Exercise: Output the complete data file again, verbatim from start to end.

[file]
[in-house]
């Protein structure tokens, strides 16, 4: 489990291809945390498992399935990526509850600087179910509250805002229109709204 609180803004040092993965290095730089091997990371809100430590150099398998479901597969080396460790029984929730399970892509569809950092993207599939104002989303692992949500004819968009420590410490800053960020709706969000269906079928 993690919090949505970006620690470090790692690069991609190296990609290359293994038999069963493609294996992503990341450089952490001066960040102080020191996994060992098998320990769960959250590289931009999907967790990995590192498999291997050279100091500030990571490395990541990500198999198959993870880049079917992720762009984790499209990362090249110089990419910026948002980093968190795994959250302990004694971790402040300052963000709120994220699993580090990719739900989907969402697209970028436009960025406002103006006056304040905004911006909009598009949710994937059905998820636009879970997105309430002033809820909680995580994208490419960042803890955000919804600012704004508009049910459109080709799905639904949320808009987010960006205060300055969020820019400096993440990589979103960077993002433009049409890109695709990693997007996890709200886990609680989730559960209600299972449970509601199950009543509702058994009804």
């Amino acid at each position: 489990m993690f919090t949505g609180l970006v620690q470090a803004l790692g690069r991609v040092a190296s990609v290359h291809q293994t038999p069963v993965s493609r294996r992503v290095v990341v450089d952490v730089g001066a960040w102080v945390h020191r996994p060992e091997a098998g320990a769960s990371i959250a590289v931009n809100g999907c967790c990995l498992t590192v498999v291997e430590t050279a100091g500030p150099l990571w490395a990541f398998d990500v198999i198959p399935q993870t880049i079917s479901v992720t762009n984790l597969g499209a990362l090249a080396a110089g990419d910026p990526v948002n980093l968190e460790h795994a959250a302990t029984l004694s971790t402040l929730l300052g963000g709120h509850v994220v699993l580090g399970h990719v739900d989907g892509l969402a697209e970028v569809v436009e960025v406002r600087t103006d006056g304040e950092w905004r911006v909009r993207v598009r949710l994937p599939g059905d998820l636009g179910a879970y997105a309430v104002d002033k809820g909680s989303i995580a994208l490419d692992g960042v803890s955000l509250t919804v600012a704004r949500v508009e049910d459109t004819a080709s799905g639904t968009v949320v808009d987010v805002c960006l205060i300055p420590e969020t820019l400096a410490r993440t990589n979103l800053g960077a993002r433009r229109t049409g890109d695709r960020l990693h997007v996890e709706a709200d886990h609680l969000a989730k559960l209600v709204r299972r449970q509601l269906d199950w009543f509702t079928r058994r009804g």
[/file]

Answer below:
[in-house]
């Protein structure tokens, strides 16, 4: 489990291809945390498992399935990526509850600087179910509250805002229109709204 609180803004040092993965290095730089091997990371809100430590150099398998479901597969080396460790029984929730399970892509569809950092993207599939104002989303692992949500004819968009420590410490800053960020709706969000269906079928 993690919090949505970006620690470090790692690069991609190296990609290359293994038999069963493609294996992503990341450089952490001066960040102080020191996994060992098998320990769960959250590289931009999907967790990995590192498999291997050279100091500030990571490395990541990500198999198959993870880049079917992720762009984790499209990362090249110089990419910026948002980093968190795994959250302990004694971790402040300052963000709120994220699993580090990719739900989907969402697209970028436009960025406002103006006056304040905004911006909009598009949710994937059905998820636009879970997105309430002033809820909680995580994208490419960042803890955000919804600012704004508009049910459109080709799905639904949320808009987010960006205060300055969020820019400096993440990589979103960077993002433009049409890109695709990693997007996890709200886990609680989730559960209600299972449970509601199950009543509702058994009804």
């Amino acid at each position: 489990m993690f919090t949505g609180l970006v620690q470090a803004l790692g690069r991609v040092a190296s990609v290359h291809q293994t038999p069963v993965s493609r294996r992503v290095v990341v450089d952490v730089g001066a960040w102080v945390h020191r996994p060992e091997a098998g320990a769960s990371i959250a590289v931009n809100g999907c967790c990995l498992t590192v498999v291997e430590t050279a100091g500030p150099l990571w490395a990541f398998d990500v198999i198959p399935q993870t880049i079917s479901v992720t762009n984790l597969g499209a990362l090249a080396a110089g990419d910026p990526v948002n980093l968190e460790h795994a959250a302990t029984l004694s971790t402040l929730l300052g963000g709120h509850v994220v699993l580090g399970h990719v739900d989907g892509l969402a697209e970028v569809v436009e960025v406002r600087t103006d006056g304040e950092w905004r911006v909009r993207v598009r949710l994937p599939g059905d998820l636009g179910a879970y997105a309430v104002d002033k809820g909680s989303i995580a994208l490419d692992g960042v803890s955000l509250t919804v600012a704004r949500v508009e049910d459109t004819a080709s799905g639904t968009v949320v808009d987010v805002c960006l205060i300055p420590e969020t820019l400096a410490r993440t990589n979103l800053g960077a993002r433009r229109t049409g890109d695709r960020l990693h997007v996890e709706a709200d886990h609680l969000a989730k559960l209600v709204r299972r449970q509601l269906d199950w009543f509702t079928r058994r009804g």